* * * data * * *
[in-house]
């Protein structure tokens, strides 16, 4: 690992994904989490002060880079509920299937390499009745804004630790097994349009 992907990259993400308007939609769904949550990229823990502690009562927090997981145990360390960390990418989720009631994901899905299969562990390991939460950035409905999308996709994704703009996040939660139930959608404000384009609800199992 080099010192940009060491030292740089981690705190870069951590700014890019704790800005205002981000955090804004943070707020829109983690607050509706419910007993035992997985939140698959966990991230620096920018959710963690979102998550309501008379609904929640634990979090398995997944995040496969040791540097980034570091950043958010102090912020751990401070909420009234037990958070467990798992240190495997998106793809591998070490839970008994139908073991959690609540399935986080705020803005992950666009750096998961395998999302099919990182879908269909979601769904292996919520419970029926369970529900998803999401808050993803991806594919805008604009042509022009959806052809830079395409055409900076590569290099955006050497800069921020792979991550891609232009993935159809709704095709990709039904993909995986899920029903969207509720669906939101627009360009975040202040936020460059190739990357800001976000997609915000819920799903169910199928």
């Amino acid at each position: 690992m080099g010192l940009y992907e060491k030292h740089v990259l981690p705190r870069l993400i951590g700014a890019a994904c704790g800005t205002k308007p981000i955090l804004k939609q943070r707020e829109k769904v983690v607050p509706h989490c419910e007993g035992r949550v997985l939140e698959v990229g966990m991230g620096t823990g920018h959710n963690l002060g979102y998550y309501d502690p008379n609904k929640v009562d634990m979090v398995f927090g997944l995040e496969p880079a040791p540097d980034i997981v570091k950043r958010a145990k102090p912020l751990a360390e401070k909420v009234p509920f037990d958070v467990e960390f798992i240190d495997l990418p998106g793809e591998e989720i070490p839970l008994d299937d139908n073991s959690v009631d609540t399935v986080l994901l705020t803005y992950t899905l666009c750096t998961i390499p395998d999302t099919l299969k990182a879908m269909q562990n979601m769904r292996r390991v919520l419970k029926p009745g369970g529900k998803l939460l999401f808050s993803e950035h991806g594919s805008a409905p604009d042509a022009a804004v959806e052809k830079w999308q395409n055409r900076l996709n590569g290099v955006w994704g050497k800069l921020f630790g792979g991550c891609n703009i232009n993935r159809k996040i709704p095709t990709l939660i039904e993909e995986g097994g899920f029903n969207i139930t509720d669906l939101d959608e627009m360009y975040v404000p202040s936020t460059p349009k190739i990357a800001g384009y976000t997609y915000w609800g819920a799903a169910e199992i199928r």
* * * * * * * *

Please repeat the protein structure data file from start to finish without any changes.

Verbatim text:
[in-house]
């Protein structure tokens, strides 16, 4: 690992994904989490002060880079509920299937390499009745804004630790097994349009 992907990259993400308007939609769904949550990229823990502690009562927090997981145990360390960390990418989720009631994901899905299969562990390991939460950035409905999308996709994704703009996040939660139930959608404000384009609800199992 080099010192940009060491030292740089981690705190870069951590700014890019704790800005205002981000955090804004943070707020829109983690607050509706419910007993035992997985939140698959966990991230620096920018959710963690979102998550309501008379609904929640634990979090398995997944995040496969040791540097980034570091950043958010102090912020751990401070909420009234037990958070467990798992240190495997998106793809591998070490839970008994139908073991959690609540399935986080705020803005992950666009750096998961395998999302099919990182879908269909979601769904292996919520419970029926369970529900998803999401808050993803991806594919805008604009042509022009959806052809830079395409055409900076590569290099955006050497800069921020792979991550891609232009993935159809709704095709990709039904993909995986899920029903969207509720669906939101627009360009975040202040936020460059190739990357800001976000997609915000819920799903169910199928």
């Amino acid at each position: 690992m080099g010192l940009y992907e060491k030292h740089v990259l981690p705190r870069l993400i951590g700014a890019a994904c704790g800005t205002k308007p981000i955090l804004k939609q943070r707020e829109k769904v983690v607050p509706h989490c419910e007993g035992r949550v997985l939140e698959v990229g966990m991230g620096t823990g920018h959710n963690l002060g979102y998550y309501d502690p008379n609904k929640v009562d634990m979090v398995f927090g997944l995040e496969p880079a040791p540097d980034i997981v570091k950043r958010a145990k102090p912020l751990a360390e401070k909420v009234p509920f037990d958070v467990e960390f798992i240190d495997l990418p998106g793809e591998e989720i070490p839970l008994d299937d139908n073991s959690v009631d609540t399935v986080l994901l705020t803005y992950t899905l666009c750096t998961i390499p395998d999302t099919l299969k990182a879908m269909q562990n979601m769904r292996r390991v919520l419970k029926p009745g369970g529900k998803l939460l999401f808050s993803e950035h991806g594919s805008a409905p604009d042509a022009a804004v959806e052809k830079w999308q395409n055409r900076l996709n590569g290099v955006w994704g050497k800069l921020f630790g792979g991550c891609n703009i232009n993935r159809k996040i709704p095709t990709l939660i039904e993909e995986g097994g899920f029903n969207i139930t509720d669906l939101d959608e627009m360009y975040v404000p202040s936020t460059p349009k190739i990357a800001g384009y976000t997609y915000w609800g819920a799903a169910e199992i199928r």